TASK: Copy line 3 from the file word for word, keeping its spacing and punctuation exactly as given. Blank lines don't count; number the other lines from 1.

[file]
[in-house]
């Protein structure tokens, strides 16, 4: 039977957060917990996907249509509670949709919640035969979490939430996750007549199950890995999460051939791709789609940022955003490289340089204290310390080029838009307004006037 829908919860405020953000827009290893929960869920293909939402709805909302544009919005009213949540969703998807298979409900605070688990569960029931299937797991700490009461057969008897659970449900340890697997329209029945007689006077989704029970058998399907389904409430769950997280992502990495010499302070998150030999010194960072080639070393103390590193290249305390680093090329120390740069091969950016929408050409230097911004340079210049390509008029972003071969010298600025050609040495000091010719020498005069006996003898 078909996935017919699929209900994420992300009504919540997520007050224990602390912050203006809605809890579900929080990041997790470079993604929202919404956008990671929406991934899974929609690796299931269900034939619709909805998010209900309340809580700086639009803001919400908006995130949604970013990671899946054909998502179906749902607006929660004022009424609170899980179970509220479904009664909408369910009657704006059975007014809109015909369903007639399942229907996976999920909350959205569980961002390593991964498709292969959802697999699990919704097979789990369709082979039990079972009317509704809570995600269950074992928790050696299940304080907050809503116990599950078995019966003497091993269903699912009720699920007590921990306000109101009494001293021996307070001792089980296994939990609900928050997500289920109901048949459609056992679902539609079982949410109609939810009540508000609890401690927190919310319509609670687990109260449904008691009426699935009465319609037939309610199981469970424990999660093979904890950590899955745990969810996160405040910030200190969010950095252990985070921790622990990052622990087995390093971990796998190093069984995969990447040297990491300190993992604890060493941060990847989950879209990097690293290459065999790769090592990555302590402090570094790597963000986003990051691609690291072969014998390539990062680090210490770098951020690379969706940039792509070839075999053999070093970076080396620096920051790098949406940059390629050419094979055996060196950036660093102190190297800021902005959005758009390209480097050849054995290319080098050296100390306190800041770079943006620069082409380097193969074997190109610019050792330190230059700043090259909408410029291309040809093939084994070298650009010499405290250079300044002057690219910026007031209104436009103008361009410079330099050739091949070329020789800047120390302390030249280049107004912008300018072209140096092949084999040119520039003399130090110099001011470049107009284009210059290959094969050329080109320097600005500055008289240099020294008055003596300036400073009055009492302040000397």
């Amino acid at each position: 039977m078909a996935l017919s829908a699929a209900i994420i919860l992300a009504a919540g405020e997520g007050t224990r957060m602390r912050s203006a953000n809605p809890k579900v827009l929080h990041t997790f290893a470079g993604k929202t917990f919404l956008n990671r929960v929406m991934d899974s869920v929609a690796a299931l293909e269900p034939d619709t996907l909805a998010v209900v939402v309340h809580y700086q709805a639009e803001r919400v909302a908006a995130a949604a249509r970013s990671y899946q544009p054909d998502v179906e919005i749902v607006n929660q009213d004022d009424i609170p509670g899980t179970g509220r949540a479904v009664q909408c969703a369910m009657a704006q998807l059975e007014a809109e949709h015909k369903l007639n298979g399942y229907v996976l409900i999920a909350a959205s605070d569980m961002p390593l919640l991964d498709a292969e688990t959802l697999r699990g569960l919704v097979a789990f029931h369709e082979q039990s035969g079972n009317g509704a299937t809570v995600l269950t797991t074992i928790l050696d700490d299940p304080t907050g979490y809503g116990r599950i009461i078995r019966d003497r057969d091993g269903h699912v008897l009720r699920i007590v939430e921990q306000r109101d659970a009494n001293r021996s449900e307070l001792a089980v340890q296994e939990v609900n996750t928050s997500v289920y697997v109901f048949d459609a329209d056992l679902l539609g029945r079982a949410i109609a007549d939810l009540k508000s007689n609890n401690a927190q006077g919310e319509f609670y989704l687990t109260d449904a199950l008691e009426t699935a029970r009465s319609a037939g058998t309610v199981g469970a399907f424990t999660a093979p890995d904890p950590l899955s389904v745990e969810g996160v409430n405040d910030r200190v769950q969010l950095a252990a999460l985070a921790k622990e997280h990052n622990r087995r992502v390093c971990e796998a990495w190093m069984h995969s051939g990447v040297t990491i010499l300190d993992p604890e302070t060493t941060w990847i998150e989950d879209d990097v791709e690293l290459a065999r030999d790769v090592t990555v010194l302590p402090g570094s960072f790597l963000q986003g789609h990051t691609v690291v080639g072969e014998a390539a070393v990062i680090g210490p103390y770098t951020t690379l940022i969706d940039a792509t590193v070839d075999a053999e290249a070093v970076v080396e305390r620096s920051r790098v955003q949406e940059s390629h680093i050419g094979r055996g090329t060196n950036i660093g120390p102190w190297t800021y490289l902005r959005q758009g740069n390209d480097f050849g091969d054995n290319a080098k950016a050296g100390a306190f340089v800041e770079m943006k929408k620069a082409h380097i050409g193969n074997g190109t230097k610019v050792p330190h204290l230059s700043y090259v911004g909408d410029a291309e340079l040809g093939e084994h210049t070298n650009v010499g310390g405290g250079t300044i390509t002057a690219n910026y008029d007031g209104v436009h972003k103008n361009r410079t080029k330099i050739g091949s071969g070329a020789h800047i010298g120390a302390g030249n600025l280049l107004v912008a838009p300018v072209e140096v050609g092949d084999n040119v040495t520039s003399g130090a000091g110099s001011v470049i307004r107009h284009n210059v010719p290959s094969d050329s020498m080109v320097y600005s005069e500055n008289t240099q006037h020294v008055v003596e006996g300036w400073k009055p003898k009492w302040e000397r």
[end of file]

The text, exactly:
């Amino acid at each position: 039977m078909a996935l017919s829908a699929a209900i994420i919860l992300a009504a919540g405020e997520g007050t224990r957060m602390r912050s203006a953000n809605p809890k579900v827009l929080h990041t997790f290893a470079g993604k929202t917990f919404l956008n990671r929960v929406m991934d899974s869920v929609a690796a299931l293909e269900p034939d619709t996907l909805a998010v209900v939402v309340h809580y700086q709805a639009e803001r919400v909302a908006a995130a949604a249509r970013s990671y899946q544009p054909d998502v179906e919005i749902v607006n929660q009213d004022d009424i609170p509670g899980t179970g509220r949540a479904v009664q909408c969703a369910m009657a704006q998807l059975e007014a809109e949709h015909k369903l007639n298979g399942y229907v996976l409900i999920a909350a959205s605070d569980m961002p390593l919640l991964d498709a292969e688990t959802l697999r699990g569960l919704v097979a789990f029931h369709e082979q039990s035969g079972n009317g509704a299937t809570v995600l269950t797991t074992i928790l050696d700490d299940p304080t907050g979490y809503g116990r599950i009461i078995r019966d003497r057969d091993g269903h699912v008897l009720r699920i007590v939430e921990q306000r109101d659970a009494n001293r021996s449900e307070l001792a089980v340890q296994e939990v609900n996750t928050s997500v289920y697997v109901f048949d459609a329209d056992l679902l539609g029945r079982a949410i109609a007549d939810l009540k508000s007689n609890n401690a927190q006077g919310e319509f609670y989704l687990t109260d449904a199950l008691e009426t699935a029970r009465s319609a037939g058998t309610v199981g469970a399907f424990t999660a093979p890995d904890p950590l899955s389904v745990e969810g996160v409430n405040d910030r200190v769950q969010l950095a252990a999460l985070a921790k622990e997280h990052n622990r087995r992502v390093c971990e796998a990495w190093m069984h995969s051939g990447v040297t990491i010499l300190d993992p604890e302070t060493t941060w990847i998150e989950d879209d990097v791709e690293l290459a065999r030999d790769v090592t990555v010194l302590p402090g570094s960072f790597l963000q986003g789609h990051t691609v690291v080639g072969e014998a390539a070393v990062i680090g210490p103390y770098t951020t690379l940022i969706d940039a792509t590193v070839d075999a053999e290249a070093v970076v080396e305390r620096s920051r790098v955003q949406e940059s390629h680093i050419g094979r055996g090329t060196n950036i660093g120390p102190w190297t800021y490289l902005r959005q758009g740069n390209d480097f050849g091969d054995n290319a080098k950016a050296g100390a306190f340089v800041e770079m943006k929408k620069a082409h380097i050409g193969n074997g190109t230097k610019v050792p330190h204290l230059s700043y090259v911004g909408d410029a291309e340079l040809g093939e084994h210049t070298n650009v010499g310390g405290g250079t300044i390509t002057a690219n910026y008029d007031g209104v436009h972003k103008n361009r410079t080029k330099i050739g091949s071969g070329a020789h800047i010298g120390a302390g030249n600025l280049l107004v912008a838009p300018v072209e140096v050609g092949d084999n040119v040495t520039s003399g130090a000091g110099s001011v470049i307004r107009h284009n210059v010719p290959s094969d050329s020498m080109v320097y600005s005069e500055n008289t240099q006037h020294v008055v003596e006996g300036w400073k009055p003898k009492w302040e000397r």